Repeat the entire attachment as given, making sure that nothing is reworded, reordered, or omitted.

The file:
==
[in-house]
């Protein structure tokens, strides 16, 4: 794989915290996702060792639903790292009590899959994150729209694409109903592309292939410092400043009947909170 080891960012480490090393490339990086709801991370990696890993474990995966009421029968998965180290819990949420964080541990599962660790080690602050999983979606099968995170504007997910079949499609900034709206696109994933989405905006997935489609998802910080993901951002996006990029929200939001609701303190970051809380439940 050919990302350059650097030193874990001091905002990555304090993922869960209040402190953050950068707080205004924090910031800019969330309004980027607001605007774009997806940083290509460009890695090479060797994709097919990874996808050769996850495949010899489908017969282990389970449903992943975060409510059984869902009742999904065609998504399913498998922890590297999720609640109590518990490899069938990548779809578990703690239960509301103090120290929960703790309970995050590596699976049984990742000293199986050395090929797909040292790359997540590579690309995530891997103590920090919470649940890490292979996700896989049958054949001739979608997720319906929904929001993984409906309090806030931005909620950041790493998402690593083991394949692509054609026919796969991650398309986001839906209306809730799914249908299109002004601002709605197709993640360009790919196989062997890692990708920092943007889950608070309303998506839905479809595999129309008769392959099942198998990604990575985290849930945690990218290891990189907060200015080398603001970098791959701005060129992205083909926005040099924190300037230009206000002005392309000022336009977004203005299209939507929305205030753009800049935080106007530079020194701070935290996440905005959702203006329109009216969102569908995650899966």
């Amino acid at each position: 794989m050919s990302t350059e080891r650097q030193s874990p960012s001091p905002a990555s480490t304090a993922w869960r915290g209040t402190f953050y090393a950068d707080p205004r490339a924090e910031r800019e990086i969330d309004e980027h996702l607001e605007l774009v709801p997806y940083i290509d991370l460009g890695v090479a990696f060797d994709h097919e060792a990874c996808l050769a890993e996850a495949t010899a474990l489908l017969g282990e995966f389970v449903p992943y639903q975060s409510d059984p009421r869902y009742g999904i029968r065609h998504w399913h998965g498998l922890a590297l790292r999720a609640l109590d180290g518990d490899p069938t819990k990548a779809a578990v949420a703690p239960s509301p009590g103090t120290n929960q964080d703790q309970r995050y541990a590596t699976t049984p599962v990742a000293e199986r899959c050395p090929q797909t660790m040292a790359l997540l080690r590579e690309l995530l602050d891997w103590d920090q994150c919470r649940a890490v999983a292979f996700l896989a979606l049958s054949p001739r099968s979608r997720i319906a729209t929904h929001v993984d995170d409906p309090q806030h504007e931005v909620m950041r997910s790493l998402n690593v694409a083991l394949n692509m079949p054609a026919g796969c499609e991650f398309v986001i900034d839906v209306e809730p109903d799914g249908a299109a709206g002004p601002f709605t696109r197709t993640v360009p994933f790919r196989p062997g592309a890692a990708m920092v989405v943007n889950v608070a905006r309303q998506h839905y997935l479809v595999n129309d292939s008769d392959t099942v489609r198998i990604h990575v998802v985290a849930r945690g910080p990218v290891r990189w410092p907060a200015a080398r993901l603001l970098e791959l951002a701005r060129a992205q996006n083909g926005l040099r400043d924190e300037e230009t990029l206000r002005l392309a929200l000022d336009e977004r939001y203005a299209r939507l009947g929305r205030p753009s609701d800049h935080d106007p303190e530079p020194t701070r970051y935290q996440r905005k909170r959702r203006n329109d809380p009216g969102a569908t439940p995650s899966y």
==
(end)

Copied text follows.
[in-house]
């Protein structure tokens, strides 16, 4: 794989915290996702060792639903790292009590899959994150729209694409109903592309292939410092400043009947909170 080891960012480490090393490339990086709801991370990696890993474990995966009421029968998965180290819990949420964080541990599962660790080690602050999983979606099968995170504007997910079949499609900034709206696109994933989405905006997935489609998802910080993901951002996006990029929200939001609701303190970051809380439940 050919990302350059650097030193874990001091905002990555304090993922869960209040402190953050950068707080205004924090910031800019969330309004980027607001605007774009997806940083290509460009890695090479060797994709097919990874996808050769996850495949010899489908017969282990389970449903992943975060409510059984869902009742999904065609998504399913498998922890590297999720609640109590518990490899069938990548779809578990703690239960509301103090120290929960703790309970995050590596699976049984990742000293199986050395090929797909040292790359997540590579690309995530891997103590920090919470649940890490292979996700896989049958054949001739979608997720319906929904929001993984409906309090806030931005909620950041790493998402690593083991394949692509054609026919796969991650398309986001839906209306809730799914249908299109002004601002709605197709993640360009790919196989062997890692990708920092943007889950608070309303998506839905479809595999129309008769392959099942198998990604990575985290849930945690990218290891990189907060200015080398603001970098791959701005060129992205083909926005040099924190300037230009206000002005392309000022336009977004203005299209939507929305205030753009800049935080106007530079020194701070935290996440905005959702203006329109009216969102569908995650899966």
């Amino acid at each position: 794989m050919s990302t350059e080891r650097q030193s874990p960012s001091p905002a990555s480490t304090a993922w869960r915290g209040t402190f953050y090393a950068d707080p205004r490339a924090e910031r800019e990086i969330d309004e980027h996702l607001e605007l774009v709801p997806y940083i290509d991370l460009g890695v090479a990696f060797d994709h097919e060792a990874c996808l050769a890993e996850a495949t010899a474990l489908l017969g282990e995966f389970v449903p992943y639903q975060s409510d059984p009421r869902y009742g999904i029968r065609h998504w399913h998965g498998l922890a590297l790292r999720a609640l109590d180290g518990d490899p069938t819990k990548a779809a578990v949420a703690p239960s509301p009590g103090t120290n929960q964080d703790q309970r995050y541990a590596t699976t049984p599962v990742a000293e199986r899959c050395p090929q797909t660790m040292a790359l997540l080690r590579e690309l995530l602050d891997w103590d920090q994150c919470r649940a890490v999983a292979f996700l896989a979606l049958s054949p001739r099968s979608r997720i319906a729209t929904h929001v993984d995170d409906p309090q806030h504007e931005v909620m950041r997910s790493l998402n690593v694409a083991l394949n692509m079949p054609a026919g796969c499609e991650f398309v986001i900034d839906v209306e809730p109903d799914g249908a299109a709206g002004p601002f709605t696109r197709t993640v360009p994933f790919r196989p062997g592309a890692a990708m920092v989405v943007n889950v608070a905006r309303q998506h839905y997935l479809v595999n129309d292939s008769d392959t099942v489609r198998i990604h990575v998802v985290a849930r945690g910080p990218v290891r990189w410092p907060a200015a080398r993901l603001l970098e791959l951002a701005r060129a992205q996006n083909g926005l040099r400043d924190e300037e230009t990029l206000r002005l392309a929200l000022d336009e977004r939001y203005a299209r939507l009947g929305r205030p753009s609701d800049h935080d106007p303190e530079p020194t701070r970051y935290q996440r905005k909170r959702r203006n329109d809380p009216g969102a569908t439940p995650s899966y």